On Saturday, University of Central Oklahoma senior Meagan McLain will walk across the stage at commencement. The 24-year-old will shake hands, receive her diploma and toss her cap in the air. And with her newly minted degree in marketing, she’ll think of all that lies ahead for her: a career, a family, a life.
But three years ago, graduation was the furthest thing from the Midwest City native’s mind. Her fever was 106 degrees and her heart was beating 180 times a minute as she fought for her life in the ICU at the Midwest Regional Medical Center. Then she stopped breathing.
“She was dying,” says McLain’s mother, Monica Parham. “I was losing my baby girl.”
McLain’s body was succumbing to sepsis, a deadly blood infection that kills more than 200,000 Americans each year. McLain developed the condition after a bout with a lingering bacterial infection, which her doctors now believe was caused by simple skin Staphylococcus.
Fortunately for McLain, her life was saved when her doctors gave her Xigris, the only FDA-approved treatment for severe sepsis. The drug is based on discoveries made by Charles Esmon, Ph.D., and Fletcher Taylor, M.D., at OMRF.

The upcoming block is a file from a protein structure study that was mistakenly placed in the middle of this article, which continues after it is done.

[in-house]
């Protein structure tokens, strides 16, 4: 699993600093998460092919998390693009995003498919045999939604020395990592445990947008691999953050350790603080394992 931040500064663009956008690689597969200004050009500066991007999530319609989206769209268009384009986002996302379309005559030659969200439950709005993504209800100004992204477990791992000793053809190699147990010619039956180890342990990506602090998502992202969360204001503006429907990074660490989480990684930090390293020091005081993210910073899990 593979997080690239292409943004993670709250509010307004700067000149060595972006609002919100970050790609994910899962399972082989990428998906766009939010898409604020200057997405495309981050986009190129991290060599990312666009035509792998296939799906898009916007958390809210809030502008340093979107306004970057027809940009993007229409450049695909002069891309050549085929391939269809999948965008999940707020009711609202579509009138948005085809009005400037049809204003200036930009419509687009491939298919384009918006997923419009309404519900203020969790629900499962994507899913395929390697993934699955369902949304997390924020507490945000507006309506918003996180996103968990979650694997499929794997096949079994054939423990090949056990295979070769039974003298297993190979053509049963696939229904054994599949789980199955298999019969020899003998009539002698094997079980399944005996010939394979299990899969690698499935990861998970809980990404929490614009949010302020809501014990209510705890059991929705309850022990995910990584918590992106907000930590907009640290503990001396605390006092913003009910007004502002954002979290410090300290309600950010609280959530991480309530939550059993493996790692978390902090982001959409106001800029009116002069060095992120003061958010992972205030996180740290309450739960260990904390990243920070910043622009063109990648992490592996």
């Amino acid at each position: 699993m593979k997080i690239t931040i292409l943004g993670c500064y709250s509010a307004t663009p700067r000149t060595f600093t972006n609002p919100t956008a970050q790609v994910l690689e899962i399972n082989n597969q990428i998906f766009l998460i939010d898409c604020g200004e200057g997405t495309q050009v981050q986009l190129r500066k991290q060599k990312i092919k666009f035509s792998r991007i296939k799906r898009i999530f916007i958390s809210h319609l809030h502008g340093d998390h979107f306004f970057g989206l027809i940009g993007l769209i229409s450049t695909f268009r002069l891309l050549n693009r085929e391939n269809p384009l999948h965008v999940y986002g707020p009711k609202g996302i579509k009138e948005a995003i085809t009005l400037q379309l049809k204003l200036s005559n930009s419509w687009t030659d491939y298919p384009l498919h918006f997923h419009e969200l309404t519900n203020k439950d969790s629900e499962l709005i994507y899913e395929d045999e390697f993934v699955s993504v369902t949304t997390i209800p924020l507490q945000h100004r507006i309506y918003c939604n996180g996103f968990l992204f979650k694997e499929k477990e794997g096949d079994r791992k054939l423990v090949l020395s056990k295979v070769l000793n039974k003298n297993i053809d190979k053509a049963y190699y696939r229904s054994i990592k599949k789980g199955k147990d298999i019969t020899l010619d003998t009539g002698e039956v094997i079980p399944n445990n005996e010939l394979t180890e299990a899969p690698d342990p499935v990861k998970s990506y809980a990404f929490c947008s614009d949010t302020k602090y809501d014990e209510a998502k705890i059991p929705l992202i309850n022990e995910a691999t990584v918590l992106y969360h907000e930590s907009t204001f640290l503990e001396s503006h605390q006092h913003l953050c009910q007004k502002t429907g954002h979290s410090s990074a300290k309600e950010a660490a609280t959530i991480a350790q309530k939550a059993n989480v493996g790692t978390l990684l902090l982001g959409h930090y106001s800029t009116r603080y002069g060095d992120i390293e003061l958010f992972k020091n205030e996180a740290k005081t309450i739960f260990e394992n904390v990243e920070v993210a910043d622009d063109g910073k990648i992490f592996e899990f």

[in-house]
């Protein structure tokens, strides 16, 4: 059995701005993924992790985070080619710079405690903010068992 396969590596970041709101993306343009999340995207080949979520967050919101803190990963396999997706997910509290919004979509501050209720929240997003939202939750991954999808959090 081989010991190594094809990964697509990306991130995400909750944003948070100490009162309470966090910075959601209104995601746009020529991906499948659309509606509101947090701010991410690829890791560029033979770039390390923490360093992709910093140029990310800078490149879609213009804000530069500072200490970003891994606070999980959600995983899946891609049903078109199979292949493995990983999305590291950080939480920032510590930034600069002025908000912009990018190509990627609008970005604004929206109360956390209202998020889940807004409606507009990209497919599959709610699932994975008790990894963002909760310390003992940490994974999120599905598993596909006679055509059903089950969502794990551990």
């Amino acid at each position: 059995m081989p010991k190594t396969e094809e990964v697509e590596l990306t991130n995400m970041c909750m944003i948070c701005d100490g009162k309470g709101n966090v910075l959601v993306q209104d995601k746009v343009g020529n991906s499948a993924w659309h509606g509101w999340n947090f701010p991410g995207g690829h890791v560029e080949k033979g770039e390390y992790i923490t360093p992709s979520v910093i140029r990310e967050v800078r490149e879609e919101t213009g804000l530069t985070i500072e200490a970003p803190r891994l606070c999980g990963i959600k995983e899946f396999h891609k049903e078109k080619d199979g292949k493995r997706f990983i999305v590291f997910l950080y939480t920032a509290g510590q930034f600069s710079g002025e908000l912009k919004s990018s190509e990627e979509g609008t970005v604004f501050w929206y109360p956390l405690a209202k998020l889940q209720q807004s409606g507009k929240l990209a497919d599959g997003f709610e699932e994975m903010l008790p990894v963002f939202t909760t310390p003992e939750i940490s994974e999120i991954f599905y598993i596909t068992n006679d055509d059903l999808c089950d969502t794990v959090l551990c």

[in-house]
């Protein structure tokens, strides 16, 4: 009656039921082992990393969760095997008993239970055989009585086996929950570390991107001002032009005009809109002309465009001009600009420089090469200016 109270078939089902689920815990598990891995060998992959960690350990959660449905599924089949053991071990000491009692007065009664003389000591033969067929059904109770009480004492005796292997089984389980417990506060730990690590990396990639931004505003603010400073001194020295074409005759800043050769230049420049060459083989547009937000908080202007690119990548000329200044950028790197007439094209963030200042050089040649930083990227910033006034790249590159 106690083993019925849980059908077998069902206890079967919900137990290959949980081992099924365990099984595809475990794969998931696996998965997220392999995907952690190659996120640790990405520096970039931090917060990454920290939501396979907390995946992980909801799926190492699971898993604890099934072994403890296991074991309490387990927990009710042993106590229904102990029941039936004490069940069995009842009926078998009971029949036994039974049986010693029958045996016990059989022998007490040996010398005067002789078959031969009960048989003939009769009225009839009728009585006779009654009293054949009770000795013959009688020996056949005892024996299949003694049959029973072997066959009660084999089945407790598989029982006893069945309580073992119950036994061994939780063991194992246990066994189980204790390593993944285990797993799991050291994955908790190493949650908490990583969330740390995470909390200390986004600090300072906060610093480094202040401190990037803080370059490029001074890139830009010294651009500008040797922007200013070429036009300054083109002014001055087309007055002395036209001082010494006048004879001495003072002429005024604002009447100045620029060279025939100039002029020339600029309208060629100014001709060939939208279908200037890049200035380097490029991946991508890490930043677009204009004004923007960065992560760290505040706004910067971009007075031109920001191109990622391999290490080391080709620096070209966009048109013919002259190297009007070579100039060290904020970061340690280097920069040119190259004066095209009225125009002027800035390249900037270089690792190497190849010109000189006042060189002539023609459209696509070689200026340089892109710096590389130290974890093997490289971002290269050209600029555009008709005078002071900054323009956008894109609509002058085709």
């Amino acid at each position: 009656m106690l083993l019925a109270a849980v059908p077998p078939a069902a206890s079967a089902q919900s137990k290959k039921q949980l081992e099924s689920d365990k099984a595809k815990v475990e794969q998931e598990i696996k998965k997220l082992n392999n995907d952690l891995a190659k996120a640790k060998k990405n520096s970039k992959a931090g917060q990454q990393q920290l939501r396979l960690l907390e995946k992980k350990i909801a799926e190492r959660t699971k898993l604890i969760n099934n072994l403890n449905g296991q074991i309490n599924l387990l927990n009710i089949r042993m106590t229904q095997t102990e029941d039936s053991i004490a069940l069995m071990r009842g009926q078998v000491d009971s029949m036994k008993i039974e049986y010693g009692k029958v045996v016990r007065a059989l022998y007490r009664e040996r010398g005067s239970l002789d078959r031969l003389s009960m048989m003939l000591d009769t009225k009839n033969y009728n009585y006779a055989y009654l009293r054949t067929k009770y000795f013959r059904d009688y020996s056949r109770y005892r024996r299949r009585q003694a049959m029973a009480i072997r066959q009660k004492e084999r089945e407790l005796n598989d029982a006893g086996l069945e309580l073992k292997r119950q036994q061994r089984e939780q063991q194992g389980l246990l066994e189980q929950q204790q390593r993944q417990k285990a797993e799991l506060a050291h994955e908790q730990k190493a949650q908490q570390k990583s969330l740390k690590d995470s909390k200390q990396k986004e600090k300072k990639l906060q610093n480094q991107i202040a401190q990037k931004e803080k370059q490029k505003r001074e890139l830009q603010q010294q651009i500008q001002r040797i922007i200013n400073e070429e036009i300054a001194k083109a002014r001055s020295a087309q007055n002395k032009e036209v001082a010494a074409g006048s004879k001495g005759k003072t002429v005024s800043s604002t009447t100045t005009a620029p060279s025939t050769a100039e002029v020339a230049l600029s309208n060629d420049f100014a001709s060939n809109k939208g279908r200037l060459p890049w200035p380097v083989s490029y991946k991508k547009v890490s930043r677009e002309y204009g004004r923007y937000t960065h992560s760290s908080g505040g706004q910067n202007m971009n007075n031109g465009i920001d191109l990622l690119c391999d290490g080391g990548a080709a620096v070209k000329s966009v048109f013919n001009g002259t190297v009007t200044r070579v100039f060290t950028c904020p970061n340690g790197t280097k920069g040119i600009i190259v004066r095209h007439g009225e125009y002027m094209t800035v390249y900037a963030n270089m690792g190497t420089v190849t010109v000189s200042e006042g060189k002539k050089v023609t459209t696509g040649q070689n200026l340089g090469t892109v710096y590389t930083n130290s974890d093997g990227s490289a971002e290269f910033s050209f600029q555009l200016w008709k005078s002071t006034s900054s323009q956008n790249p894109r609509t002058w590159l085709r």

Through more than a decade’s worth of research at OMRF, Esmon and Taylor discovered a method of controlling the body’s blood-clotting cascade. Eli Lilly and Company built on this research to create Xigris, which works by helping to normalize the body’s clotting system and calm inflammation caused by sepsis.
McLain’s doctors administered the drug within hours of her admission to the hospital. According to Taylor, that quick response made all the difference.
“It was a miracle of timing,” Taylor said. “They got Xigris to Meagan at the right time, and it worked just the way we want it to.”
Still, that result would not become clear for some time. In the interim, she lay in a medication-induced coma, necessary to counter the severe discomfort caused by the intubation of her lungs.
Fourteens days after she first entered the hospital, McLain awoke from her coma. She remembers that the first thing she tried to do was say a single word: “Mom.”
The road back was long and hard. In the weeks and months that followed, she endured session after session of grueling physical therapy. “I’d break into tears every time the physical therapist came, because I couldn’t get my body to work the way I wanted it to,” she said. “I just wanted to be normal again.”
Unlike many sepsis survivors, McLain emerged with full organ function and all of her limbs intact. She returned to college, and three years after sepsis nearly took her life, it’s like it was never there.
“I know that if it wasn’t for Dr. Taylor and Dr. Esmon, I might not be here,” said McLain, who met the OMRF researchers for the first time this spring. “Xigris gave me the chance to survive. What I do with it from now on is up to me.”